THE DECISION: The Supreme Court of California held that Code of Civil Procedure Section 580b prevents lenders from pursuing borrowers after approving the borrower’s short sale.
Previously, the case law had been clear that after a foreclosure sale, the lender was deemed to have taken their “one action” in collecting on the loan and therefore barred from seeking a deficiency for the shortfall. However, short sales were a gray area that were not expressly covered by the statute in that lenders could argue, as J.P. Morgan Chase did here that the borrower forfeited the protection of the “one action” rule by requesting the lender accept a short sale rather than conducting the foreclosure sale—thereby allowing multiple collection avenues.
Carol Coker defaulted on her home loan with JP Morgan Chase Bank. The loan had been a purchase money loan, which would normally protect Ms. Coker from a deficiency judgment if Chase foreclosed. In 2010, Ms. Coker’s house was underwater. She owed $452k to Chase but the house was only going to net $375k after a sale. Chase approved the short sale and required Coker to waive the protections of CCP 726 (the “One Action” Rule) as a condition of her short sale, among other terms.
A year later, a collection company came after Coker for the $116k deficiency Chase was owed after the short sale. Years of litigation ensued with this final victory on the borrower’s part.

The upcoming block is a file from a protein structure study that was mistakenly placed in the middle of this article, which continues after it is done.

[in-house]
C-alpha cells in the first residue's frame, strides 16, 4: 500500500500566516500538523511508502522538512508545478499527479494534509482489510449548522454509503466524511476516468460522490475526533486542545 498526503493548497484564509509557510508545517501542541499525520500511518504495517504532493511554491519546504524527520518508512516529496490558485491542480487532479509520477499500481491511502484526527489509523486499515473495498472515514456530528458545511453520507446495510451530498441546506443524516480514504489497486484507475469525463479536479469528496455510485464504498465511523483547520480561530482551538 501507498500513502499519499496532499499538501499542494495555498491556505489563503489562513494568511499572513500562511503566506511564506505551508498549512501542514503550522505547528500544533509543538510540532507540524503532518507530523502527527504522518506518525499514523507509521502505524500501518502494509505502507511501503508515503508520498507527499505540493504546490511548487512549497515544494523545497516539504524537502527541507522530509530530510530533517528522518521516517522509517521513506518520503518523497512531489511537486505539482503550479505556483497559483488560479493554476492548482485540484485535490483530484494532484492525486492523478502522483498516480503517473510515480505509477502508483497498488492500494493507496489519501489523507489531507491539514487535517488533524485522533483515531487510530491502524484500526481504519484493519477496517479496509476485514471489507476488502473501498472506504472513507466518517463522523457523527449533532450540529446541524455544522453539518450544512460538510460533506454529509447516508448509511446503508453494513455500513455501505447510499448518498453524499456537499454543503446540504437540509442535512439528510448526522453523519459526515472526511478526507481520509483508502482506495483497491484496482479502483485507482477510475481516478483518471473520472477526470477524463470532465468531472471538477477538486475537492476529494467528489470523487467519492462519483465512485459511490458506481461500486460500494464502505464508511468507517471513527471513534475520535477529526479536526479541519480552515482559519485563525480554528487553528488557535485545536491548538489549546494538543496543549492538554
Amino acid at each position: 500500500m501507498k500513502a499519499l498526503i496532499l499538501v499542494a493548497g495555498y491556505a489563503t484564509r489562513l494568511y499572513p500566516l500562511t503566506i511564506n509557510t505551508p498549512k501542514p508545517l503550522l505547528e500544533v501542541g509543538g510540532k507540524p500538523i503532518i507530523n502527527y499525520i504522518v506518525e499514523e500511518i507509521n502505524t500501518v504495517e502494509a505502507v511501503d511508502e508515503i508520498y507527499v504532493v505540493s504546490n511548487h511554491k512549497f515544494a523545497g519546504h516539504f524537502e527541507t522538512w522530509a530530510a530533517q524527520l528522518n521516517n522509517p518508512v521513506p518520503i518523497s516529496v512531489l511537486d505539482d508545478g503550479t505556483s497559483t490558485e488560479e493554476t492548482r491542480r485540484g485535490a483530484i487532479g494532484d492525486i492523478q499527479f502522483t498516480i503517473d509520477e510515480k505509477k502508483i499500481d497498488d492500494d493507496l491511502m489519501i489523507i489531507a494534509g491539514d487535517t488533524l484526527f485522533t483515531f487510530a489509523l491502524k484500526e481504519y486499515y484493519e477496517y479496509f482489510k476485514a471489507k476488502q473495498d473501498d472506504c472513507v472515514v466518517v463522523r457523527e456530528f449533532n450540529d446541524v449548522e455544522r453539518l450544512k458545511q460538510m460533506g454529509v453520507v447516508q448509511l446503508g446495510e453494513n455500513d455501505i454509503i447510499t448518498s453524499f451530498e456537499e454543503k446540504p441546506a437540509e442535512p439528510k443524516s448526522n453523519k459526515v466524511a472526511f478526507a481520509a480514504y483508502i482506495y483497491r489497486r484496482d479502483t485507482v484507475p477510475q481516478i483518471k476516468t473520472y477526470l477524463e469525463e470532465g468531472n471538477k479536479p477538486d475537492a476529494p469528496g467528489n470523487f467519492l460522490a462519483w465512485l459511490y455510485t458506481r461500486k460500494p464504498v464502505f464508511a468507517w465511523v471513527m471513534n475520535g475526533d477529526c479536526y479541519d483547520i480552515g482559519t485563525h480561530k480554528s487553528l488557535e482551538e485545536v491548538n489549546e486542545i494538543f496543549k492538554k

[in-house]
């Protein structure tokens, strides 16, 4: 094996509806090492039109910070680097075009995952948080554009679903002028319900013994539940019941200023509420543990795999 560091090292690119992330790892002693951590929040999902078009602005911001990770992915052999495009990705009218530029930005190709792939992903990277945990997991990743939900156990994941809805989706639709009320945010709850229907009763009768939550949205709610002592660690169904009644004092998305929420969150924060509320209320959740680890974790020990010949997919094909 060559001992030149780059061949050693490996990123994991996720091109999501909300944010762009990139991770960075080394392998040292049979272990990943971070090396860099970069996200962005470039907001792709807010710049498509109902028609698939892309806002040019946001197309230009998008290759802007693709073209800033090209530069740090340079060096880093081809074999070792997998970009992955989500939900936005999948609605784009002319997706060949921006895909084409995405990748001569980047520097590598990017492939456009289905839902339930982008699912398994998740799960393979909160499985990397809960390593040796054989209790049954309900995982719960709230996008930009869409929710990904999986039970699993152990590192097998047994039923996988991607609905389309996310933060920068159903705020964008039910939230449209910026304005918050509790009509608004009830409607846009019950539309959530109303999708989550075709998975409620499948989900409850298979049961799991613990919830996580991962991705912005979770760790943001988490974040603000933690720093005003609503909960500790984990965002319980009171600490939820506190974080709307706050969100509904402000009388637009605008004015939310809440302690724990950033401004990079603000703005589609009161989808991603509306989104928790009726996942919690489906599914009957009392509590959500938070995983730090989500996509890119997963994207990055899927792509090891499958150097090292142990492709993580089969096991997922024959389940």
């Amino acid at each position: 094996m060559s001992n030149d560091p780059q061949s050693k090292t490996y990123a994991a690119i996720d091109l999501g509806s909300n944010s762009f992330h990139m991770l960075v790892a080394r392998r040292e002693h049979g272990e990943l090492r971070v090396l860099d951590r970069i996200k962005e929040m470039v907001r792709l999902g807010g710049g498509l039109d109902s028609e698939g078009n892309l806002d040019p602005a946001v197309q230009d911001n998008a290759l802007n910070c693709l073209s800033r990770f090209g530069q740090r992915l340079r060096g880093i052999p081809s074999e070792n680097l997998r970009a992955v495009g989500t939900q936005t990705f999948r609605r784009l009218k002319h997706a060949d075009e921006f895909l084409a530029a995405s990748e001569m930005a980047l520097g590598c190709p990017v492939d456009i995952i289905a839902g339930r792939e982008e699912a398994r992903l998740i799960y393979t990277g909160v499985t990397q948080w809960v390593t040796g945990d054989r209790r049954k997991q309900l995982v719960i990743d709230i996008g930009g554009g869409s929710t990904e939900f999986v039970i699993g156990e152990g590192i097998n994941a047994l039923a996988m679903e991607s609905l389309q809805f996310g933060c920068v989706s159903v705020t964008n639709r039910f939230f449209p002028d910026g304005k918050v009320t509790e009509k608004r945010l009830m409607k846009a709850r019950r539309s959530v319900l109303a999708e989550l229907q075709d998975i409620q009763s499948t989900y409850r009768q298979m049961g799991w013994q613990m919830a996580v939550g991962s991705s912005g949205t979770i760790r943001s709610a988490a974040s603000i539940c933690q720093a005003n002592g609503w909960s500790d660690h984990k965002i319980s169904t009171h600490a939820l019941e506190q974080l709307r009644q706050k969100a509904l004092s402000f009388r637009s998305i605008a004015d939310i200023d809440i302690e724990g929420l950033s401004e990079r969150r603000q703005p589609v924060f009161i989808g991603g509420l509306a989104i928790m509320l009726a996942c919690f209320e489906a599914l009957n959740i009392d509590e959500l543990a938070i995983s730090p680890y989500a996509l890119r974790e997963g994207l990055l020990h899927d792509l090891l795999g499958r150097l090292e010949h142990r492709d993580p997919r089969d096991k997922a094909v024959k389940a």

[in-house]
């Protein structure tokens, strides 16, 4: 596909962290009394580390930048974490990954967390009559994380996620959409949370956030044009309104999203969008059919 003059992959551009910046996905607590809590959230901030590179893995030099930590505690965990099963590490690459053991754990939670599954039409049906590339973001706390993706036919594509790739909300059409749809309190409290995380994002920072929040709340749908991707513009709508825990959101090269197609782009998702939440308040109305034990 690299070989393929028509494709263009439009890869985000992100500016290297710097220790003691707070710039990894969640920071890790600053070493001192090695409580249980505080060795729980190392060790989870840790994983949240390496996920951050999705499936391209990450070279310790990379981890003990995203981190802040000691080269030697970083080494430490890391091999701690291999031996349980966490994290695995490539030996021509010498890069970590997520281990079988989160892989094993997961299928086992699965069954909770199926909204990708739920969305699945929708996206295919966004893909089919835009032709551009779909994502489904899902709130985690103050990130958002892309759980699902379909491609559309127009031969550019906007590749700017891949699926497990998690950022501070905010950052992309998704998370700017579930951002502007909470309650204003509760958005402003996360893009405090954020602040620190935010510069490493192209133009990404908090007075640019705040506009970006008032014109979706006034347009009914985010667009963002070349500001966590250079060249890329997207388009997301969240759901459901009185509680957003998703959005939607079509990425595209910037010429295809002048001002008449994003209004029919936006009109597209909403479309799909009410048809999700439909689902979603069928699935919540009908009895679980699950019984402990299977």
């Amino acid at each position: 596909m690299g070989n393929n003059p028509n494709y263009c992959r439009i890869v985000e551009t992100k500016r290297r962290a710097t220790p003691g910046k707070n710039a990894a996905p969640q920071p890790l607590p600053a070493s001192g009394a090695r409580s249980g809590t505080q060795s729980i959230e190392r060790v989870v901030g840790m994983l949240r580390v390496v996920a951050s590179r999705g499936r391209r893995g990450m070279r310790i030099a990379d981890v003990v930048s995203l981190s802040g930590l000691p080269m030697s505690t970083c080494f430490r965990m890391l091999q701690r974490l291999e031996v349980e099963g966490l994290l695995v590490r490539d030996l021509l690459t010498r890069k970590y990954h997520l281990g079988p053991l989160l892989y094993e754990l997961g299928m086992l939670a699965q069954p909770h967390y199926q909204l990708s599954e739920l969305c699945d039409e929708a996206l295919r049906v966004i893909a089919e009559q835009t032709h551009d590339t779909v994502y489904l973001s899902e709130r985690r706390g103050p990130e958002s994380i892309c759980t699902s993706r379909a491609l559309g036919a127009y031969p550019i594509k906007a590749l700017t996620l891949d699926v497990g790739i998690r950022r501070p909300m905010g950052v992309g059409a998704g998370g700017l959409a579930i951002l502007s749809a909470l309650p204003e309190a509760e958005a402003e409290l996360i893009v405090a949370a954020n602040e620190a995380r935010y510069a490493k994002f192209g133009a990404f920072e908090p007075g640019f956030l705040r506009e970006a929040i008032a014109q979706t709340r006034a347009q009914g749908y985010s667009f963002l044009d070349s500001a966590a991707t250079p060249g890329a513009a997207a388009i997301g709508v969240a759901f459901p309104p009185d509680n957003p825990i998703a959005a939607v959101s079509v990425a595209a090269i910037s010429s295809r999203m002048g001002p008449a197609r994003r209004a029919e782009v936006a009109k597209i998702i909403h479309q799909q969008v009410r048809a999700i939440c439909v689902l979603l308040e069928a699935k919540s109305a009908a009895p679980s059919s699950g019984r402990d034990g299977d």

Why this case is important: This case effectively shuts down the lender’s attempt at multiple collection efforts after having accepted the short sale proceeds on a purchase money loan. The anti-deficiency protection of Section 580b is clarified, and the Court also explained that this protection is not reduced or limited by the recent enactment of Section 580(e) which also applies to short sales.
COMMENT: This is a lengthy opinion, with a very good explanation of the court’s spectrum of decisions regarding California’s anti-deficiency statutes over the years. This particular result was not surprising, as the cases have continually stated the public policy behind California’s anti-deficiency statutes, which is to prevent deepening a financial crisis and to instead keep the burden of the risk of underwriting to the lender.
In fact, for years, we have taken this very position in defending our borrower clients when collection agencies came knocking after the short sale. Similarly, we advised our lender clients that anti-deficiency protection is not waivable by the borrower, and void as against public policy.
Coker v. JPMorgan Chase Bank (Supreme Court Opinion filed Jan. 21, 2016)